Open Access. Powered by Scholars. Published by Universities.®

Law Commons

Open Access. Powered by Scholars. Published by Universities.®

Articles 1 - 7 of 7

Full-Text Articles in Law

Crystals, Mud, Bapcpa, And The Structure Of Bankruptcy Decisionmaking, R. Wilson Freyermuth Oct 2006

Crystals, Mud, Bapcpa, And The Structure Of Bankruptcy Decisionmaking, R. Wilson Freyermuth

Faculty Publications

A critical feature of any legal system is its formal dispute resolution mechanism. From the perspective of a transactions lawyer, the dispute resolution process should be structured to accomplish (or at least contribute positively toward) doctrinal clarity.


Palazzolo, The Public Trust, And The Property Owner's Reasonable Expectations: Takings And The South Carolina Marsh Island Bridge Debate, Erin Ryan Oct 2006

Palazzolo, The Public Trust, And The Property Owner's Reasonable Expectations: Takings And The South Carolina Marsh Island Bridge Debate, Erin Ryan

Faculty Publications

No abstract provided.


Eminent Domain Reform In Missouri: A Legislative Memoir, Dale A. Whitman Jul 2006

Eminent Domain Reform In Missouri: A Legislative Memoir, Dale A. Whitman

Faculty Publications

The Missouri General Assembly, like a number of other state legislatures, undertook to reform its statutes relating to eminent domain during the 2006 legislative session. This article is the story of that effort and an analysis of the result. I write from a personal perspective. I was fortunate to have been personally involved in many of the decisions that were made as the bill, House Bill 1944, made its was through the legislative process. This opportunity was, I think, fairly unusual for a law professor; in thirty-seven years of teaching property law, I had never previously been so closely engaged ...


Conservation Cartels: How Competition Policy Conflicts With Environmental Protection, Jonathan H. Adler Feb 2006

Conservation Cartels: How Competition Policy Conflicts With Environmental Protection, Jonathan H. Adler

Faculty Publications

The alleged purpose of antitrust law is to improve consumer welfare by proscribing actions and arrangements that reduce output and increase prices. Conservation seeks to improve human welfare by maximizing the long-term productive use of natural resources, a goal that often requires limiting consumption to sustainable levels. While conservation measures might increase prices in the short run, they enhance consumer welfare by increasing long-term production and ensuring the availability of valued resources over time. That is true whether the restrictions are imposed by a private conservation cartel or a government agency. Insofar as antitrust law fails to take this into ...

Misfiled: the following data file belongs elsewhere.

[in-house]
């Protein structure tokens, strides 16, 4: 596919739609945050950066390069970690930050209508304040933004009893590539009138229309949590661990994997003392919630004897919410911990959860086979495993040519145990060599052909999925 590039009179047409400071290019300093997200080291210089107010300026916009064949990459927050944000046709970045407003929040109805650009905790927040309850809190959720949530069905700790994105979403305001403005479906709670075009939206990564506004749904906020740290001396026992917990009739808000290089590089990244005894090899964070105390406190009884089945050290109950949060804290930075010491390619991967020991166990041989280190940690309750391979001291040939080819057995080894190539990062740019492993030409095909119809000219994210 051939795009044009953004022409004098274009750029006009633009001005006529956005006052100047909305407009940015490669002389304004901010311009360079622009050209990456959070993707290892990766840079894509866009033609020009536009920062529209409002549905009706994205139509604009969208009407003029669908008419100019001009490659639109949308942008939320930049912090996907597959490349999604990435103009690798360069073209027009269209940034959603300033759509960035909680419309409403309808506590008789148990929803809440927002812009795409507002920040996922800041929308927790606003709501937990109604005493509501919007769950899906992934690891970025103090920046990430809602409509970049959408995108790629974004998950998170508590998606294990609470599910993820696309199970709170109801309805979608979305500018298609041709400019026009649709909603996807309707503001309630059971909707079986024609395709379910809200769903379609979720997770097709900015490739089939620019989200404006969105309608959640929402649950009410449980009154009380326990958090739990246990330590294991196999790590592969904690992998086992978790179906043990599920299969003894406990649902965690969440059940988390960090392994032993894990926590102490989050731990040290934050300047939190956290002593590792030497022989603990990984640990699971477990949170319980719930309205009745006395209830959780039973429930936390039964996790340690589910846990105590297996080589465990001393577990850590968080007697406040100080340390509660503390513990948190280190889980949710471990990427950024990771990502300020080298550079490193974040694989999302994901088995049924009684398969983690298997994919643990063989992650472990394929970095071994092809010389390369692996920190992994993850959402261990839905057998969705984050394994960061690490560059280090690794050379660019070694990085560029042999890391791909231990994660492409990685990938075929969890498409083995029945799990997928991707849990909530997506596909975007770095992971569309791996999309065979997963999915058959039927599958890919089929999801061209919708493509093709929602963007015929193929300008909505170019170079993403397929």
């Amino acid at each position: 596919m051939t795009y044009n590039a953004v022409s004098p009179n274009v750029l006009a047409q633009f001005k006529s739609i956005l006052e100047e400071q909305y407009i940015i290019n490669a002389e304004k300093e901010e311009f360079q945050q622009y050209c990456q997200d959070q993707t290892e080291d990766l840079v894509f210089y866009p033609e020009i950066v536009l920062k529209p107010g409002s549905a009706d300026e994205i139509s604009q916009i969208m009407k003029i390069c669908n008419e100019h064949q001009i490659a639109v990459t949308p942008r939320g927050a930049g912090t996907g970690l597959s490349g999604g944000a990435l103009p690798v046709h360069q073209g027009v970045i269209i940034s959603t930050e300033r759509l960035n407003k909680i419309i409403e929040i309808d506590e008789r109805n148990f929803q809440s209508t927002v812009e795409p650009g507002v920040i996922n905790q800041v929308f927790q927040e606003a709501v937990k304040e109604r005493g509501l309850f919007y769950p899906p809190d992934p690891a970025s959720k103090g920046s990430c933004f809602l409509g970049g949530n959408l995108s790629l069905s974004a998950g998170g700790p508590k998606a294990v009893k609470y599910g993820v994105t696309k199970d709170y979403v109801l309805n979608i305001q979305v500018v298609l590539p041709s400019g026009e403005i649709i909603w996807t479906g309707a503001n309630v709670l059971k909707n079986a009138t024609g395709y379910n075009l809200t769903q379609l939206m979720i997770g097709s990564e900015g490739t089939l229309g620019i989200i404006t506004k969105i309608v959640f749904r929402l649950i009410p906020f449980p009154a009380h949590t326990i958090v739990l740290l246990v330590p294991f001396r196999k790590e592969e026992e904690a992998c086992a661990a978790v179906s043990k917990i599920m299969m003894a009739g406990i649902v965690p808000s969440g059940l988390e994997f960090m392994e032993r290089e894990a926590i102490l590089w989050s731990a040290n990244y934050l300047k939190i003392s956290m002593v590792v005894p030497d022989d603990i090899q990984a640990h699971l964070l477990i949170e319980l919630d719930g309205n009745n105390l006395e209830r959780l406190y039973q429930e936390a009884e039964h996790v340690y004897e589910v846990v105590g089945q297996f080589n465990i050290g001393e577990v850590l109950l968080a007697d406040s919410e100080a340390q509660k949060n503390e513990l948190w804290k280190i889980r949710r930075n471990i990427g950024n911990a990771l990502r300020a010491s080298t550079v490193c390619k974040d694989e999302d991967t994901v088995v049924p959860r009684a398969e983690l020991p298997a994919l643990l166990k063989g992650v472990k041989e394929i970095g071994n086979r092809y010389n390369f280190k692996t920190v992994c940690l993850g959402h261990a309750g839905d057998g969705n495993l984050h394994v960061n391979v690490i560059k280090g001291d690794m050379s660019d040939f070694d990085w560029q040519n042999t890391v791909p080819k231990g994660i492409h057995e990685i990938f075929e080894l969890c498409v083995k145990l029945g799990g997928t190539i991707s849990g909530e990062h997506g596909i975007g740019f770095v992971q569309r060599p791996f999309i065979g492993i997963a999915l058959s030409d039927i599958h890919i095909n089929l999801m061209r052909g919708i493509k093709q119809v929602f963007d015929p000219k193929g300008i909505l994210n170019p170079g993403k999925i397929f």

Free And Green: A New Approach To Environmental Protection, Jonathan H. Adler Feb 2006

Free And Green: A New Approach To Environmental Protection, Jonathan H. Adler

Faculty Publications

Most Americans consider themselves environmentalists, yet most experts are dissatisfied with existing environmental regulations, which are both inefficient and inequitable. Worse, many don't serve environmental goals. This article outlines an alternative approach to environmental policy based on market institutions and property rights rather than central-planning and bureaucratic control. The aim is both to improve environmental protection and lessen the costs ? Economic and otherwise ? Of achieving environmental goals. It seeks to ensure that Americans' environmental values are advanced without sacrificing the individual liberties the American government was created to protect.

The problem with current regulatory approaches is not merely that ...


Adopting Restatement Mortgage Subrogation Principles: Saving Billions Of Dollars For Refinancing Homeowners, Dale A. Whitman, Grant S. Nelson Jan 2006

Adopting Restatement Mortgage Subrogation Principles: Saving Billions Of Dollars For Refinancing Homeowners, Dale A. Whitman, Grant S. Nelson

Faculty Publications

In eras of declining interest rates, millions of residential mortgage loans may be refinanced. When this occurs, it is customary for the refinancing lender to require a title examination and a new mortgagee's title insurance policy. This requirement is expensive, usually costing several hundred dollars or more, and the cost is invariably paid by the borrower. This Article proposes that in the vast majority of refinancings this expense can be substantially reduced or even eliminated. This result can be achieved through proper understanding, adoption, and use of the doctrine of equitable mortgage subrogation articulated in the Restatement (Third) of ...


The Changing Culture Of American Land Use Regulation: Paying For Growth With Impact Fees, Ronald H. Rosenberg Jan 2006

The Changing Culture Of American Land Use Regulation: Paying For Growth With Impact Fees, Ronald H. Rosenberg

Faculty Publications

No abstract provided.